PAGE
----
Today’s prices are set by bets on expectations of tomorrow’s prices, and these expectations in turn are manipulated by parties that have a vested interest in making investors - and the general public - think a certain expectation is realistic; all it takes is to make that expectation sufficiently opaque, to make sure investors have access to far less information than the parties that deal and/or hold the derivative instruments.

That's all it takes to create, out of thin air, a whole new generation of suckers and greater fools.

This creates a tremendous cognitive dissonance, a picture of the world that is entirely delusional. And that, of course, can and will not last. Even if a majority of people still wishes to think that it can. What do they know about what's going on behind the curtain? Hardly anything at all.

And then they wake up.





53 comments:

Nassim said...

The potentially landmark case is being orchestrated by retired British insurance broker Roger Brown, who will seek claimants through the website takingonbanks.com in early April.

''The people we are talking about are experiencing severe financial hardship through no fault of their own because they shouldn't have been given a home loan in the first place or they have been lent way too much money,'' Mr Brown told The Sunday Age. ''I think the banks have a case to answer for the irresponsible way they have been lending.''

The case is expected to be argued under provisions of the Competition & Consumer Act and the National Credit Code that prohibit unfair contract terms and reckless lending.

Maurice Blackburn principal, major projects, Ben Slade said there was a legal basis for challenging the lending practices of Australian banks that had ''unlawfully'' and ''wantonly'' put consumers in home loans they were unlikely to be able to repay.


Banks face home loan suit (Australia)

Eric said...

Here's a story: I just bought a house out of foreclosure, following the process all the way from the default through auction, repossession and all that. The house was appraised for 130K by the county, and the loan & costs at the auction were 91K, which no one bid against, so the lender won the auction and repossessed. A few months after the expiration of the redemption period, and considerable work done by the lender to clean up the place, the house was put up for sale at 90K. That was too much for me, so 2 weeks later I bought it when they dropped the price to 80K. It seems to me that the moral of this particular story to be that in this case the lender didn't care what price the house was finally sold to me, probably because they were insured against the difference. Clearly this model will not work when all that shadow inventory comes to light, and the insurers get bankrupted.

Ilargi said...

Eric,

Michael Olenick in the article I quoted provides some insight into why lenders behave the way they do, something to take into account while assessing their behavior:

"Loss severities on prime mortgages are running at roughly 50% and are 70% on subprime [..]

... loss severities on a contested foreclosure can come in at 200% or even higher"


It's rock and a hard place territory for them.

Any property they actually unload, they don't care much about what they get for it. They're facing 50%-200% losses. It's limiting those losses that counts. But that's not necessarily a matter of how much they're paid for the property, it's likely more about avoiding some expensive next step in the -legal-process. Sell it at a loss now, or move into a potentially costly route with and uncertain outcome. And then go through that that for 1000s of properties.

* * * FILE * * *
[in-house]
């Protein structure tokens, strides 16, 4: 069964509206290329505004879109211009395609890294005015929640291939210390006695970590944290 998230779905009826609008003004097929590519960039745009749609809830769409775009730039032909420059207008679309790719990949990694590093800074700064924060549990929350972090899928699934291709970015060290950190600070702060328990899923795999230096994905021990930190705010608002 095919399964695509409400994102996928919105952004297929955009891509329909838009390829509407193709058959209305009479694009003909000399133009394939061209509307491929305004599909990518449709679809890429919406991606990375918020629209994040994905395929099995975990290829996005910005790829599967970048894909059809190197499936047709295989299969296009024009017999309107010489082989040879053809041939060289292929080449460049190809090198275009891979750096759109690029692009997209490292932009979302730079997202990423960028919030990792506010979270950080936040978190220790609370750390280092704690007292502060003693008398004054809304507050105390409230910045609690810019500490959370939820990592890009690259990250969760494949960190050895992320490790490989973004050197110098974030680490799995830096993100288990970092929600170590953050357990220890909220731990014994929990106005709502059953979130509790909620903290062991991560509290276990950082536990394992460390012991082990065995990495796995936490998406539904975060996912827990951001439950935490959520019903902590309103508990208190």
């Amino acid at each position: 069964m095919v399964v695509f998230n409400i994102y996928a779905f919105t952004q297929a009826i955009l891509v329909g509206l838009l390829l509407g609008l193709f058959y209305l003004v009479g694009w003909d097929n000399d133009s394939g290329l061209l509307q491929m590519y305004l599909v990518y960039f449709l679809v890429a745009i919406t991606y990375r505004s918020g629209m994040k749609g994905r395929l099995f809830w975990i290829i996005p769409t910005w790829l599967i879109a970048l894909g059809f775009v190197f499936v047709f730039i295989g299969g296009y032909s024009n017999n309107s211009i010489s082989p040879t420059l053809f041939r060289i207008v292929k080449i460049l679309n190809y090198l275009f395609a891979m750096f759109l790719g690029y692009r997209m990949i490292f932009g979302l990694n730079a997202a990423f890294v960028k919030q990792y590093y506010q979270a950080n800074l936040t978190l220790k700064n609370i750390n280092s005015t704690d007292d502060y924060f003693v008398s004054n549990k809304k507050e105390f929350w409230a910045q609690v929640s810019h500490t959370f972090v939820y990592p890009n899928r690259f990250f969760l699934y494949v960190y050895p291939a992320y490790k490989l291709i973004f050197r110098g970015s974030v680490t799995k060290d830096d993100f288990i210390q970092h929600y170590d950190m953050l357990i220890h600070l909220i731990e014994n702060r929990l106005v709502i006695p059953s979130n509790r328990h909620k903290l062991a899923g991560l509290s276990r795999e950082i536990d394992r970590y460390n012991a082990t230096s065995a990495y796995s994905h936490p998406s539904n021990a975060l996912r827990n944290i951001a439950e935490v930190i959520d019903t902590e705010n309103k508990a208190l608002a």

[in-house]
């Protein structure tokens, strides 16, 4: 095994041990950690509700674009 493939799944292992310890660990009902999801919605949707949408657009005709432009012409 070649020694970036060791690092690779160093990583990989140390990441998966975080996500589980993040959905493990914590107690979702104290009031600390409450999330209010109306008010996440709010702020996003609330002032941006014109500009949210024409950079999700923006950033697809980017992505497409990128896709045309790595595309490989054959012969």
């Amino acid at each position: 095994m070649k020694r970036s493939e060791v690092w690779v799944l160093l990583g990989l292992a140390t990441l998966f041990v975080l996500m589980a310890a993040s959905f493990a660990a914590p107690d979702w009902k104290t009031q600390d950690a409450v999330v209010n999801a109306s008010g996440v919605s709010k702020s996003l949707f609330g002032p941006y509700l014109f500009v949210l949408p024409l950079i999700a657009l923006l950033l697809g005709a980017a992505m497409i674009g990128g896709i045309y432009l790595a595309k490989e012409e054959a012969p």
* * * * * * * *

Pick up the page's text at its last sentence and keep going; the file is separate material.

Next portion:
.

Robert said...

Naked Oil by Chris Cook is reposted and discussed at TOD

http://www.theoildrum.com/node/8834

John Day said...

For 60 years the financial game has been to pull more and more value out of the future, assuming the future would be a fatter plum, due to growth. Now the future is all mined out, with unserviceable debt as far as they eye can see, and declining oil ruling-out future growth. What I have been struggling with lately, is how to push current wealth forward into such an uncertain future, for the purpose of meeting basic human needs, in a collapse scenario.
This is a different type of investing, and it goes beyond bags of beans and crates of ammo. It seems that we must first envision and coordinate the needs of a community, since that is how we survive for decades. All "investment" advice goes along assuming society is stable. All survivalist advice seems to focus on the individual or family surviving a wave of privation, not creating another small town, for want of a better term.
The most fundamental aspects of how we really live need to be the foundation for a new model of "pay forward investing".
Got ideas?

bosuncookie said...

John Day, are you familiar with the Third Coast Workers for Cooperation in Austin? You may find some like-minded people there. One of their board members is Robert Jensen, a journalism professor and prolific writer about injustice, white privilege, the social and human costs of pornography, and—oddly enough—contraction and how we should live in the midst of that. Check it out.

Joel Caris said...

John Day,

You may be looking for a more complex answer--and you obviously weren't looking for any answer specifically from me--but it seems to me that much of future investment needs to be in skills, craftmanship, artisanship, hand tools, and knowledge about how to work with basic resources using low-tech techniques.

So many, many more people need to know how to grow food on a small scale, and particularly how to do it in their climate. Many, many more people need to know how to build with basic wooden carpentry, earthen building, straw bale, cob, etc. We are going to need many, many people who know how to build hand tools and other basic, useful goods out of salvaged materials. We'll therefore need people who know how to effectively salvage materials. We'll need metallurgists and blacksmiths. Cobblers and potters.